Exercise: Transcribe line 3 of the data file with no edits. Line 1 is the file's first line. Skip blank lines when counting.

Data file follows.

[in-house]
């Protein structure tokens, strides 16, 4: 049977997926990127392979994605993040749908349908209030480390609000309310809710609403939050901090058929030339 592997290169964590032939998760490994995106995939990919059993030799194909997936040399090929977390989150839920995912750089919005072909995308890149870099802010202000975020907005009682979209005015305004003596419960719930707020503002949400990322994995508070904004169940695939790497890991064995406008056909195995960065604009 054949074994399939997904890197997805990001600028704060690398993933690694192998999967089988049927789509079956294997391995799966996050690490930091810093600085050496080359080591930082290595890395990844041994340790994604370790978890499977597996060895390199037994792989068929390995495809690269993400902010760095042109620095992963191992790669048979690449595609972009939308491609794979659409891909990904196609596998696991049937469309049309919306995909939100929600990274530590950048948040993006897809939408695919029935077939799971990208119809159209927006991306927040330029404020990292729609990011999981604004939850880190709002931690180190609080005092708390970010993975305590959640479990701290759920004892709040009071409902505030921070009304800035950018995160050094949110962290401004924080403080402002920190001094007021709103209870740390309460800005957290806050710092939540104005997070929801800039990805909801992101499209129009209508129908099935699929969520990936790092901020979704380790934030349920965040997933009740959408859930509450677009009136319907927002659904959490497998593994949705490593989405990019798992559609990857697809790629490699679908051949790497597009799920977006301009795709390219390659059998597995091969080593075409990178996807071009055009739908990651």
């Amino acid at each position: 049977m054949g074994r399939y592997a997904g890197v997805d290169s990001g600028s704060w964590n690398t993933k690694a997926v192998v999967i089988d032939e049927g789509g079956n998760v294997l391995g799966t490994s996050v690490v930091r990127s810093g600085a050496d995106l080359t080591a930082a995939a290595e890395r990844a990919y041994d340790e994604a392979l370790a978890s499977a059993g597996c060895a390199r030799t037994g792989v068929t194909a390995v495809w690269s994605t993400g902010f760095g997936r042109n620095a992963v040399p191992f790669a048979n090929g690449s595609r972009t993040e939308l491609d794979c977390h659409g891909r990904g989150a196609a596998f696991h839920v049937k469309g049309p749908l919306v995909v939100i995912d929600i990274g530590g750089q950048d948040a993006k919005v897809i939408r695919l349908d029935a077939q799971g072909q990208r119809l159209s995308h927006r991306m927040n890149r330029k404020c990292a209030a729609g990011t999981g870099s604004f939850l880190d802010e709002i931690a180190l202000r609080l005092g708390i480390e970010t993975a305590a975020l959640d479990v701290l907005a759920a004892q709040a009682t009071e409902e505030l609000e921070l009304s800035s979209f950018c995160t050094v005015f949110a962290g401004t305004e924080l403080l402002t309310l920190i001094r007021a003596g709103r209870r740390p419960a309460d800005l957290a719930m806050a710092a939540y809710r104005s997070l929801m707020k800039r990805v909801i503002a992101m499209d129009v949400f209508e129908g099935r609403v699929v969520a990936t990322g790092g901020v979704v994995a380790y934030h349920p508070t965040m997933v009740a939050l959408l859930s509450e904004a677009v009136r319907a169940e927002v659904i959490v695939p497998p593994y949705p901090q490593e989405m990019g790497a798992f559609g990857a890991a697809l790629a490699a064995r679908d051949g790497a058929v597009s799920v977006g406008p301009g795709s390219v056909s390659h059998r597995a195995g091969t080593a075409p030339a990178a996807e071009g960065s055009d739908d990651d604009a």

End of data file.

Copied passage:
């Amino acid at each position: 049977m054949g074994r399939y592997a997904g890197v997805d290169s990001g600028s704060w964590n690398t993933k690694a997926v192998v999967i089988d032939e049927g789509g079956n998760v294997l391995g799966t490994s996050v690490v930091r990127s810093g600085a050496d995106l080359t080591a930082a995939a290595e890395r990844a990919y041994d340790e994604a392979l370790a978890s499977a059993g597996c060895a390199r030799t037994g792989v068929t194909a390995v495809w690269s994605t993400g902010f760095g997936r042109n620095a992963v040399p191992f790669a048979n090929g690449s595609r972009t993040e939308l491609d794979c977390h659409g891909r990904g989150a196609a596998f696991h839920v049937k469309g049309p749908l919306v995909v939100i995912d929600i990274g530590g750089q950048d948040a993006k919005v897809i939408r695919l349908d029935a077939q799971g072909q990208r119809l159209s995308h927006r991306m927040n890149r330029k404020c990292a209030a729609g990011t999981g870099s604004f939850l880190d802010e709002i931690a180190l202000r609080l005092g708390i480390e970010t993975a305590a975020l959640d479990v701290l907005a759920a004892q709040a009682t009071e409902e505030l609000e921070l009304s800035s979209f950018c995160t050094v005015f949110a962290g401004t305004e924080l403080l402002t309310l920190i001094r007021a003596g709103r209870r740390p419960a309460d800005l957290a719930m806050a710092a939540y809710r104005s997070l929801m707020k800039r990805v909801i503002a992101m499209d129009v949400f209508e129908g099935r609403v699929v969520a990936t990322g790092g901020v979704v994995a380790y934030h349920p508070t965040m997933v009740a939050l959408l859930s509450e904004a677009v009136r319907a169940e927002v659904i959490v695939p497998p593994y949705p901090q490593e989405m990019g790497a798992f559609g990857a890991a697809l790629a490699a064995r679908d051949g790497a058929v597009s799920v977006g406008p301009g795709s390219v056909s390659h059998r597995a195995g091969t080593a075409p030339a990178a996807e071009g960065s055009d739908d990651d604009a």